performing operations on the AST. A deeper analysis of the source
content can be done using a TreeVisitor, which visits
all child tree nodes to extract the required information about
fields, methods, annotations, and other class elements. The tree
visitors are implemented in the style of visitor design pattern.
When a visitor is passed to a tree's accept method, the
visitXYZ method most applicable to that tree is invoked.

The Java Compiler Tree API provides three implementations of
TreeVisitor; namely, SimpleTreeVisitor,
TreePathScanner, and TreeScanner. The demo
application uses a TreePathScanner to extract
information about the Java source file. The
TreePathScanner is a TreeVisitor that
visits all the child tree nodes and provides support for
maintaining a path for the parent nodes. The scan()
method of the TreePathScanner needs to be invoked to
scan the tree. To visit nodes of a particular type, just override
the corresponding visitXYZ method. Inside your visit
method, call super.visitXYZ to visit descendant nodes.
The code snippet of a typical visitor class is shown below:

public class CodeAnalyzerTreeVisitor extends TreePathScanner<Object, Trees>  {
    public Object visitClass(ClassTree classTree, Trees trees) {
        ---- some code ----
        return super.visitClass(classTree, trees);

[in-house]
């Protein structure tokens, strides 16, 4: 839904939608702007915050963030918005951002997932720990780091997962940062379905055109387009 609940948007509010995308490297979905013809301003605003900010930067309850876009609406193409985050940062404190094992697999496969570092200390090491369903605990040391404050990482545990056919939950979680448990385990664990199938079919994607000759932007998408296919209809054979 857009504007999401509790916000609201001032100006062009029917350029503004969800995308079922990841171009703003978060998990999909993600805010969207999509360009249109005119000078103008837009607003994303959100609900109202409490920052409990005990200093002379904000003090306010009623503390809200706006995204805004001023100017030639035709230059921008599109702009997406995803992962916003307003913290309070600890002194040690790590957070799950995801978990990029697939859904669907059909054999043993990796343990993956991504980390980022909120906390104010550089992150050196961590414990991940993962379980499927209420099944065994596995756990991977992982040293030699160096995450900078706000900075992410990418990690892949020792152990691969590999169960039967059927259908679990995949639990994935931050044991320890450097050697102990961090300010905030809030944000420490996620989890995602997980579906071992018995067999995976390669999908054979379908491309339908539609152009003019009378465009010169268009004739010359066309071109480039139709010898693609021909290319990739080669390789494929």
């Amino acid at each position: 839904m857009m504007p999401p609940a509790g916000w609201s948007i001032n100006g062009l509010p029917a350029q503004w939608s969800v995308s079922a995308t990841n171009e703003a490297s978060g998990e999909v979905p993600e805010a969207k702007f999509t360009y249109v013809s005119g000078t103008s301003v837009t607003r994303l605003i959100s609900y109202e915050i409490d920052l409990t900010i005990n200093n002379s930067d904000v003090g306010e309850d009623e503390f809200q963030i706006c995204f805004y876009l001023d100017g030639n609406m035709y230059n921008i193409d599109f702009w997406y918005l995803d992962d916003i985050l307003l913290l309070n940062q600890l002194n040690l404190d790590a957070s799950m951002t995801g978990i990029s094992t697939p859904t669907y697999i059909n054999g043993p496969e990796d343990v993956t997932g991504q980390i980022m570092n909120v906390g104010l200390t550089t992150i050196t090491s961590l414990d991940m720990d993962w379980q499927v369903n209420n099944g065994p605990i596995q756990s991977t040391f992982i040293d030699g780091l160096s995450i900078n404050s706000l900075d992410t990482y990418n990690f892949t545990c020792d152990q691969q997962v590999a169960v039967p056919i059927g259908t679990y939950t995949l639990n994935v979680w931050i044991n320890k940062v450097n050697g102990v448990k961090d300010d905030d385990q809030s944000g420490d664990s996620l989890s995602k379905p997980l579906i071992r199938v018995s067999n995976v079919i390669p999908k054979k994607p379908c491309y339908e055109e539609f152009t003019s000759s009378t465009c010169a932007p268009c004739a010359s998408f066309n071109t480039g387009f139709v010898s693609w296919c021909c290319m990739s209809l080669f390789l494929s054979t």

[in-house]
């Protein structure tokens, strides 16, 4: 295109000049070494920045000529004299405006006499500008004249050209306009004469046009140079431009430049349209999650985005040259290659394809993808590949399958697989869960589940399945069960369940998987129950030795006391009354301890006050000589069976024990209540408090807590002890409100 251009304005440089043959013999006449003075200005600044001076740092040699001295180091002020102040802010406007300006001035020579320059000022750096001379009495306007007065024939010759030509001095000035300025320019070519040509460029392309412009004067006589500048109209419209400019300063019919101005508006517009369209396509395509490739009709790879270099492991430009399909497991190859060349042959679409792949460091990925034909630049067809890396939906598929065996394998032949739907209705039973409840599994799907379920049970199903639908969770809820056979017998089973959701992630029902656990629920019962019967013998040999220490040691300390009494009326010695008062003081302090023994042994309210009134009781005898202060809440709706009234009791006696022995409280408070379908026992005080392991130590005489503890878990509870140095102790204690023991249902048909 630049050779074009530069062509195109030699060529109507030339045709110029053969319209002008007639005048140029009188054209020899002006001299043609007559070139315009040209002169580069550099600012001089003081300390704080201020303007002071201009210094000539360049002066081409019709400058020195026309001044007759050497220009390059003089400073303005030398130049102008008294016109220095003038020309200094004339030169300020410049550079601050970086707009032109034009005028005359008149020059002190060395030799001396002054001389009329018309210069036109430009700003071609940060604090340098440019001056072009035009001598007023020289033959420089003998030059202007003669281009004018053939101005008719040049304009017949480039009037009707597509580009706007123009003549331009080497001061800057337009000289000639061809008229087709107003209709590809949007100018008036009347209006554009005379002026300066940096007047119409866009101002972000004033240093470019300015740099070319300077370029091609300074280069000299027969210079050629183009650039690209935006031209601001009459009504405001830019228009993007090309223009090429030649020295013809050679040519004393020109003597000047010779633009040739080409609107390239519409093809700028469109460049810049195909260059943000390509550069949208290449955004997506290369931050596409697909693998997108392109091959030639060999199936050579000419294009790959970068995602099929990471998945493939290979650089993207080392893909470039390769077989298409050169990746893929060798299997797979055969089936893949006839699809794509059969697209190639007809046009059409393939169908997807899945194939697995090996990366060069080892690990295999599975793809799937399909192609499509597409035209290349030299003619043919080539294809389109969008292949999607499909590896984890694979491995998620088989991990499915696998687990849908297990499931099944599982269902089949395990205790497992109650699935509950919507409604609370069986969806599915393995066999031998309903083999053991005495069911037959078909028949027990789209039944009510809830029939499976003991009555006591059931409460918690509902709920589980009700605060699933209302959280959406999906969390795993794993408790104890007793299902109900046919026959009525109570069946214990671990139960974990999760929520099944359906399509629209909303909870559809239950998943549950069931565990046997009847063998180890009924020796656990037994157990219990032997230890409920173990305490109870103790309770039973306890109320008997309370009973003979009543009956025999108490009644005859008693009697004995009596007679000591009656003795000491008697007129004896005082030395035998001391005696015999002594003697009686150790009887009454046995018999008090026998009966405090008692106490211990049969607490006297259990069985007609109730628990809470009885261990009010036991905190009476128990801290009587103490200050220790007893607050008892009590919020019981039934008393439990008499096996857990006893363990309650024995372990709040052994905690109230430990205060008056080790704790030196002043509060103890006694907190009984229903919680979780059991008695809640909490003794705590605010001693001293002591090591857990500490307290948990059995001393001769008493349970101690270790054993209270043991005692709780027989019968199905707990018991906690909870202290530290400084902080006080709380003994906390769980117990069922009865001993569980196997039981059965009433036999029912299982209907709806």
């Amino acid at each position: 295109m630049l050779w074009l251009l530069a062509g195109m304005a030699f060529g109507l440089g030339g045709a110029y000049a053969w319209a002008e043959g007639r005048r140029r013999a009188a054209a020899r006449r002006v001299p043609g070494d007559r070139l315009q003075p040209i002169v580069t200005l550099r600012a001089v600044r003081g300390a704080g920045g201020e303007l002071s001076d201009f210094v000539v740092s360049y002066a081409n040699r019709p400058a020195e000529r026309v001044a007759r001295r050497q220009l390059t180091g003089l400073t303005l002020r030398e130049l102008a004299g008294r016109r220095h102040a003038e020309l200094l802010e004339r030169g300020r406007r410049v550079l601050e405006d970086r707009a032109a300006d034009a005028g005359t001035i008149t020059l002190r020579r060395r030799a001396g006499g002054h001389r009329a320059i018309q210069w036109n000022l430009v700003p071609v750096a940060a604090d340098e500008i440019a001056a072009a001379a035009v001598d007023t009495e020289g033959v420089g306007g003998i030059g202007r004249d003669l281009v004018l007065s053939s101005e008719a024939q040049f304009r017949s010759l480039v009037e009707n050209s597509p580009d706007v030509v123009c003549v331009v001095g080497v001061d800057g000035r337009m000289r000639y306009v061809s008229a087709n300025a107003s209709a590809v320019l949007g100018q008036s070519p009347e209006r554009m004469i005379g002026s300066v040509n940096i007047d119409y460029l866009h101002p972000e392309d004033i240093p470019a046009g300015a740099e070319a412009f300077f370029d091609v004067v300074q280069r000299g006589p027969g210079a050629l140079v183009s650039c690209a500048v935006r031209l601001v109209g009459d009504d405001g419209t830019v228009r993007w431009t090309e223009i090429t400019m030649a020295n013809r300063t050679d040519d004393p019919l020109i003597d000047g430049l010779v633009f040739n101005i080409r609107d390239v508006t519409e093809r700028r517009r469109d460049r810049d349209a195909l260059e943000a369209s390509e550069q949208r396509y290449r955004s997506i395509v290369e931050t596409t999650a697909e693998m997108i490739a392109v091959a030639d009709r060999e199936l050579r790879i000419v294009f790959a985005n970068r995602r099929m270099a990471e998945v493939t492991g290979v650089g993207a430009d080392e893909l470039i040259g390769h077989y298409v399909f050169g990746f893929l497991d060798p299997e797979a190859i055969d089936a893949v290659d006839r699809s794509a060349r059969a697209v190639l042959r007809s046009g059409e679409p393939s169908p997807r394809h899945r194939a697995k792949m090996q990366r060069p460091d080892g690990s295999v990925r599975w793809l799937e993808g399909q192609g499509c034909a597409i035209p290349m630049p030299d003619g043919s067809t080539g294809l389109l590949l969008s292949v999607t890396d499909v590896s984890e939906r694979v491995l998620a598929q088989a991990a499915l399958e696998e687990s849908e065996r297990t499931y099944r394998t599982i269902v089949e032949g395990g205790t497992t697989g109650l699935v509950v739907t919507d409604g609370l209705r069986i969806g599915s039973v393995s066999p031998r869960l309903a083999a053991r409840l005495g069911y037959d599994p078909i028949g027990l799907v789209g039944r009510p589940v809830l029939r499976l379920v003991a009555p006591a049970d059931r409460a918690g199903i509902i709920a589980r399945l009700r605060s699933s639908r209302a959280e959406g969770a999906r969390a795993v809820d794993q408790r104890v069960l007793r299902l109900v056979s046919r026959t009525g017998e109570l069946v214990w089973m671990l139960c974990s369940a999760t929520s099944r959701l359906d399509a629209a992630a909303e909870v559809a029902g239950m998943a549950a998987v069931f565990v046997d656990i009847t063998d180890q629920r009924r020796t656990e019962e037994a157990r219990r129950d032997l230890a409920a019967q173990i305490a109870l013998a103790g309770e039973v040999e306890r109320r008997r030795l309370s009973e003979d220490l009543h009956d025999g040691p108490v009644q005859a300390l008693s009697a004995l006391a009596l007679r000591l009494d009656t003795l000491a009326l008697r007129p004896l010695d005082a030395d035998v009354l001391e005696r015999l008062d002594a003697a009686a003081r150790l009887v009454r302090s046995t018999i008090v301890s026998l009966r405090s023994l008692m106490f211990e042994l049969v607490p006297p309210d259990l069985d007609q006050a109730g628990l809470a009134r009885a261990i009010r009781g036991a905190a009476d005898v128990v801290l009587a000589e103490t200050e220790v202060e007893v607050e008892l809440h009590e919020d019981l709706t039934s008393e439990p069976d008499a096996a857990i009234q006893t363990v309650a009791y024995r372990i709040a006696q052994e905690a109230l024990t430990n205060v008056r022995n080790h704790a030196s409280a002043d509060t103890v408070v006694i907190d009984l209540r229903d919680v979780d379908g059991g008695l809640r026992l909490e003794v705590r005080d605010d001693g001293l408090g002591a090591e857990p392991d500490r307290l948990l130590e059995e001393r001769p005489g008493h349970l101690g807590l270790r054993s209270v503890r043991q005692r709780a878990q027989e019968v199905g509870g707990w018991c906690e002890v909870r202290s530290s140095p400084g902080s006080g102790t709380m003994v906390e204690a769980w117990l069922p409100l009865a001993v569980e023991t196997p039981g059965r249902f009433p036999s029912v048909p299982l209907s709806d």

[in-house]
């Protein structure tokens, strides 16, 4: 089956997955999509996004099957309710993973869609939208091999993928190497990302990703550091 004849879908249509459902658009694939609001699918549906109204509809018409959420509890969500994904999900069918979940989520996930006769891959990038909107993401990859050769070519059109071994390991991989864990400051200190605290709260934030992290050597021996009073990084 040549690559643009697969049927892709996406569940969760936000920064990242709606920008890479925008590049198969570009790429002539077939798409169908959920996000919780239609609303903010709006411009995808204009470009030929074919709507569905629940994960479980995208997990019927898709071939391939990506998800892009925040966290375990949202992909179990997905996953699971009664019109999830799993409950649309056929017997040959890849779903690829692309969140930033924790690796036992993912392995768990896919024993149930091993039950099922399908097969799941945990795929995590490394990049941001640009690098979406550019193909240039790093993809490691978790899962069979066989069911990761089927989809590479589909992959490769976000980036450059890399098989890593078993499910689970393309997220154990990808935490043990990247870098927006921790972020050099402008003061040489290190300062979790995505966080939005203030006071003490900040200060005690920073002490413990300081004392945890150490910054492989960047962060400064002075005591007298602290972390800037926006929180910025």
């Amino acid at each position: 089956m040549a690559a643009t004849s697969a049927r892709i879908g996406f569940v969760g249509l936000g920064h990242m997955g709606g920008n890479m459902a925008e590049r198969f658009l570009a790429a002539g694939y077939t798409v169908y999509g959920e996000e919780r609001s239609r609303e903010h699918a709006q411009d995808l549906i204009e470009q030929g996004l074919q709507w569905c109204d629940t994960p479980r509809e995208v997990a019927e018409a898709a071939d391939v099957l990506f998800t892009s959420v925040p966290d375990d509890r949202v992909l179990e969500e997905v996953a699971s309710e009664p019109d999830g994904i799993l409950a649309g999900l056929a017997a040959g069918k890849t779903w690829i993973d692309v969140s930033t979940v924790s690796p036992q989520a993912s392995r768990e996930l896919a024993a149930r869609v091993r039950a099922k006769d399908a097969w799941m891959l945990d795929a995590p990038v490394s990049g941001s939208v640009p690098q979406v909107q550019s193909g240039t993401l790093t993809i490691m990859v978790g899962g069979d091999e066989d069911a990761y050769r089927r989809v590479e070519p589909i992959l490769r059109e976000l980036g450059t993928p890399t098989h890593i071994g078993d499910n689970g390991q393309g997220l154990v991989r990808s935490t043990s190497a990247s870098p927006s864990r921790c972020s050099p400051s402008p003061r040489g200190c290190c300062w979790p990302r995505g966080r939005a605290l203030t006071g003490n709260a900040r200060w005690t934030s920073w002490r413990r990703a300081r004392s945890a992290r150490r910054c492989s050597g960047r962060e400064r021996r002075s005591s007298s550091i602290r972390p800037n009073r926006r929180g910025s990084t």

public Object visitMethod(MethodTree methodTree, Trees trees) {
        ---- some code ----
        return super.visitMethod(methodTree, trees);

You can see that the visit methods accepts two arguments: the
tree representing the node (ClassTree for the class
node, MethodTree for the method node, etc.) and a
Trees object. The Trees class provides
utility methods for fetching path information of elements in the
tree. It is important to note that the Trees object
acts as a bridge between JSR 269 and the Compiler Tree API. In this
sample, there is only a single root element, which is
TestClass itself.

CodeAnalyzerTreeVisitor visitor = new CodeAnalyzerTreeVisitor();

public void init(ProcessingEnvironment pe) {
        trees = Trees.instance(pe);
for (Element e : roundEnvironment.getRootElements()) {
        TreePath tp = trees.getPath(e);
        // invoke the scanner
        visitor.scan(tp, trees);

The following section explains the retrieval of source code
information using Tree API and populates a common model used for code verification later. The visitClass()
method is called whenever a class, interface, or enum type is
visited within the AST with ClassTrees as the argument.
Similarly, the visitMethod() method is called for all the